The United States Department of Agriculture’s World Ag Outlook Board released their monthly supply and demand estimates report earlier this morning. The report was the second round of forecast for the current summer (new) crops, which is the 2012/13 marketing year.
Old crop (2011/12 marketing year) soybean demand estimates were really shaken up. Crushing demand was increased from 1.645 billion bushels (bbu) to 1.660 and export estimates were raised 20 million bushels (mbu) to 1.335 bbu. This pulled soybean ending stocks back to 175 mbu, 35 mbu below May’s estimate and 17 mbu lower than pre-report estimates. At 175 mbu carry-over and total use of 3.111 bbu the old crop stocks-to-use ratio is projected at 5.6%.
New crop soybean demand estimates were lowered as crushing and export use was smaller by 10 mbu and 20 mbu at 1.645 bbu and 1.485 bbu, respectively. These projected changes offset the smaller carry-over for the most part as 2012/13 ending stocks are forecast at 140 mbu (compared to 145 last month and 143 expected in pre-report estimates). The stocks-to-use ratio for the 2012/12 marketing year is currently projected at 4.3%, which if realized would be the lowest since the 1965/66 marketing year.
As an aside, winter wheat harvest is, like everything else this year, ahead of schedule which will likely translate into more bean acres in the upcoming June Acreage report (to be released June 29) as compared to the March Prospective Plantings report (which took many by surprise at that time).
Old crop corn estimates were unchanged at the aggregate level as total use and ending stocks were the same as the May report. Some shuffling within use categories was seen. Ethanol demand was lowered by 50 mbu, which was shifted to exports. Ending stocks were unchanged at 851 mbu, which was 25 mbu above pre-report estimates (last month similar expectations were made with the same outcome from USDA).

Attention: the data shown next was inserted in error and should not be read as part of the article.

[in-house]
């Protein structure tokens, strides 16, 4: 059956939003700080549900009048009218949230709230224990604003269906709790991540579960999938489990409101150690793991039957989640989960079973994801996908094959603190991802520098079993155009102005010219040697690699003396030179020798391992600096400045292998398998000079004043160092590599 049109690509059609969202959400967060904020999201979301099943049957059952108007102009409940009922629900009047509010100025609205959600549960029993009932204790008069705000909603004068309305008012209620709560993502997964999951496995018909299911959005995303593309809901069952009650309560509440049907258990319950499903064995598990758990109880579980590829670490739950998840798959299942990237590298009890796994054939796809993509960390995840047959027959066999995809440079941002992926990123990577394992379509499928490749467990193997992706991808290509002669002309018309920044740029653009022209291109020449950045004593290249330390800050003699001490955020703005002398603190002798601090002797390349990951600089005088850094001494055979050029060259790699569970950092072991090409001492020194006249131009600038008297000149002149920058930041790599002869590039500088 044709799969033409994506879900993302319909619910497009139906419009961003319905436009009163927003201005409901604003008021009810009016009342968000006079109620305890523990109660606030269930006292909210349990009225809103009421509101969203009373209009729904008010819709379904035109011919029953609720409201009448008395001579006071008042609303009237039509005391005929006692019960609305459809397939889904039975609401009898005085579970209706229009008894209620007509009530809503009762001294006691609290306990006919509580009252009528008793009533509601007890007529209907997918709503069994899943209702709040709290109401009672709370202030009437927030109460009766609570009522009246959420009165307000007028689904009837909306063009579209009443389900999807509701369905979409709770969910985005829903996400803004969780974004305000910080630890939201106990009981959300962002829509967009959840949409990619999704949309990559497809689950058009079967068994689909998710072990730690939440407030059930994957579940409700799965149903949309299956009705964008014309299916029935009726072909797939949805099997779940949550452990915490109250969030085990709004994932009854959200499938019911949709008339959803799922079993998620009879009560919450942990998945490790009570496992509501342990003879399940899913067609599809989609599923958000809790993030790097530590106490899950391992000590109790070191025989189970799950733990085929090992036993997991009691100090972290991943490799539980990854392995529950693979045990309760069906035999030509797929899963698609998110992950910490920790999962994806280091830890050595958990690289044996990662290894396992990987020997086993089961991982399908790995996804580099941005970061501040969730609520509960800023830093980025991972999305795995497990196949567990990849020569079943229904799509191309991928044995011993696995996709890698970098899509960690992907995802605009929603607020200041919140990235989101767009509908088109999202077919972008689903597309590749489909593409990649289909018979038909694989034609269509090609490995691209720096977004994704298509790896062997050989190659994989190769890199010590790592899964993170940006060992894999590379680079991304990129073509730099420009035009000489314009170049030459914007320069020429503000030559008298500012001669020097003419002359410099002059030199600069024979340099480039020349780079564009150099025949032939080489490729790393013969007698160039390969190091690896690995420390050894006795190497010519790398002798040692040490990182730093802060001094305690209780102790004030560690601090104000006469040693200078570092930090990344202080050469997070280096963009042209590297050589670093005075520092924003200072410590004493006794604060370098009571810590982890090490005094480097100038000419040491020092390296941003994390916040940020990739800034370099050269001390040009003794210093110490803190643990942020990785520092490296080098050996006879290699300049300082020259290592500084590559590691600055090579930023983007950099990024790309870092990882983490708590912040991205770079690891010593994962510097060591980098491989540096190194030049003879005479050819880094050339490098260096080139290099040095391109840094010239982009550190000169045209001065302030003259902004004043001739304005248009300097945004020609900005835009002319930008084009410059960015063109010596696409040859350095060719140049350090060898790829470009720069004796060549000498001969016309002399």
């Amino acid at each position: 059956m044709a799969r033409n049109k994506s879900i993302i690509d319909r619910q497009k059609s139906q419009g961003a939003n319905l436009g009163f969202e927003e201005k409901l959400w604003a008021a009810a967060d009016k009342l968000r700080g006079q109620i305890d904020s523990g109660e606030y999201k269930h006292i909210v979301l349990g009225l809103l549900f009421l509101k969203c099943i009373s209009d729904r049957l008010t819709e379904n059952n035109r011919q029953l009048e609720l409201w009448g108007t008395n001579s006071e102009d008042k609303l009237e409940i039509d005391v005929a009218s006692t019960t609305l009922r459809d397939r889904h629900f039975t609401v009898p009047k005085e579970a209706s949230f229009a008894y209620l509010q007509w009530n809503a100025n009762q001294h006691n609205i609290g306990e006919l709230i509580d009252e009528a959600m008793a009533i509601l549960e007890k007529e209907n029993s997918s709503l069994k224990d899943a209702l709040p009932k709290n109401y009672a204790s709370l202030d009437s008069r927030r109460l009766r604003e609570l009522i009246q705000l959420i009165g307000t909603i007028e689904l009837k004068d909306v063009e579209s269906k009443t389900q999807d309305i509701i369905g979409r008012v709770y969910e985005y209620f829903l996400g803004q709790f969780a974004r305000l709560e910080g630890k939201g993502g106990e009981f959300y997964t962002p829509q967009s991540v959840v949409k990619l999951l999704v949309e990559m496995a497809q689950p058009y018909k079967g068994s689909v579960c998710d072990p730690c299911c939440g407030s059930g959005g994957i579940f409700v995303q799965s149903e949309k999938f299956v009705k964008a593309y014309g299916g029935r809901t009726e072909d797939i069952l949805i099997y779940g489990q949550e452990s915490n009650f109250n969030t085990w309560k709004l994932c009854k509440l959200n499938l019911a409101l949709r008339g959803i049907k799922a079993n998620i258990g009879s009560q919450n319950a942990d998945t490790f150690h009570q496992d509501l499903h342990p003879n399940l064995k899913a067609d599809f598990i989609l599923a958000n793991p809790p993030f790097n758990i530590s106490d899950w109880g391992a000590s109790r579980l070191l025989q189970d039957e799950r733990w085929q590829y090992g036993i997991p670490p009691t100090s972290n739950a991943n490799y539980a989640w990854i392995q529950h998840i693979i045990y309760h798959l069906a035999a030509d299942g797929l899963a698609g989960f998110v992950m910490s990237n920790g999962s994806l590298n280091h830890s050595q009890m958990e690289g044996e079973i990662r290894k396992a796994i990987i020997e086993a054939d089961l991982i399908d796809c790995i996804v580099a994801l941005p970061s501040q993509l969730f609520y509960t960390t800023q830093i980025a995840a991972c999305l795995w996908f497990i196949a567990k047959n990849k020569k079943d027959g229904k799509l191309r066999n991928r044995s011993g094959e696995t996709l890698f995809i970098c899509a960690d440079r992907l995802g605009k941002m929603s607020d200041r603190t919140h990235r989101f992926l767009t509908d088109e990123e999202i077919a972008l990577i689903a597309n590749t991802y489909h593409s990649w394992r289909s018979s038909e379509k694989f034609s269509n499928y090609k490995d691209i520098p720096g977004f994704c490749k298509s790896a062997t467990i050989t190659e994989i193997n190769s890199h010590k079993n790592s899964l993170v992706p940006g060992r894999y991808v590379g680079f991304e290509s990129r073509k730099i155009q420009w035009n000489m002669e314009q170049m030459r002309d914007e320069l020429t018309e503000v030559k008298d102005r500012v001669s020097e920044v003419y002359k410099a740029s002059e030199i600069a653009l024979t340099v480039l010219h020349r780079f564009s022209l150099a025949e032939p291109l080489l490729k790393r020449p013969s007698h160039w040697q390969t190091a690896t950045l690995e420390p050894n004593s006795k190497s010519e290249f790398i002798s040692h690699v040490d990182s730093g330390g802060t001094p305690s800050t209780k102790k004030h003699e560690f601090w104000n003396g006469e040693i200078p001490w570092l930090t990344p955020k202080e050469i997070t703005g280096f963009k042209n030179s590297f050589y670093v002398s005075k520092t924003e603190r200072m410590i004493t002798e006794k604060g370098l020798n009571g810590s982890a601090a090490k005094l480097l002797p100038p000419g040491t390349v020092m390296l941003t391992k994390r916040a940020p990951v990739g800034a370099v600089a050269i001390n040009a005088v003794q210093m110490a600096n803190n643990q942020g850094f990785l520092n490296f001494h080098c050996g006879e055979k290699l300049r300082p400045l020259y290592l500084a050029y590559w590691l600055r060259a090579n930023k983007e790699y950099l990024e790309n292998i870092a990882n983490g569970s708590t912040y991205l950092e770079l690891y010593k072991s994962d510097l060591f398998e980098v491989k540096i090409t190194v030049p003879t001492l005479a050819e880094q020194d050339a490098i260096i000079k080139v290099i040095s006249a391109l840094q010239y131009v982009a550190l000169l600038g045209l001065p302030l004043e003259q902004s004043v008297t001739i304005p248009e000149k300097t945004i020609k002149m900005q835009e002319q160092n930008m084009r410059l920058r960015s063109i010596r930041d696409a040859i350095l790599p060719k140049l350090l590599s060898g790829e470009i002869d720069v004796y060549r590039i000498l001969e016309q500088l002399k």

New crop corn estimates were unchanged across the board. Pre-report expectations looked for 2012/13 marketing year ending stocks to be 1.740 bbu. USDA pegged this at 1.881 bbu which, as mentioned, was unchanged from May’s report.
Much contention surrounds the 2012 crop. Early plantings pushed yield estimates higher (current USDA projected yield of 166 bu/ac is higher than the trend adjusted 160.5 bu/ac due to the fast pace to planting). On the other hand, the dry and hot conditions over the past few weeks has caused the crop’s condition to suffer as evidenced in the weekly Crop Condition report. Many expected this to push this month’s yield and production estimates lower. There remains a lot of growing season ahead and USDA apparently took that thought into their projections.
Old crop cotton experienced a bullish shift as exports were bumped up 0.2 million bales which pulled down ending stocks by the same amount. Ending stocks are currently projected at 3.2 million bales putting the 2011/12 marketing year stocks-to-use ratio at 21.3%.
New crop cotton brought in the lower stocks number but this was exactly offset by lower exports and thus the 2012/13 ending stocks estimate was unchanged at 4.9 million bales putting the current stocks-to-use ratio at 32.0%.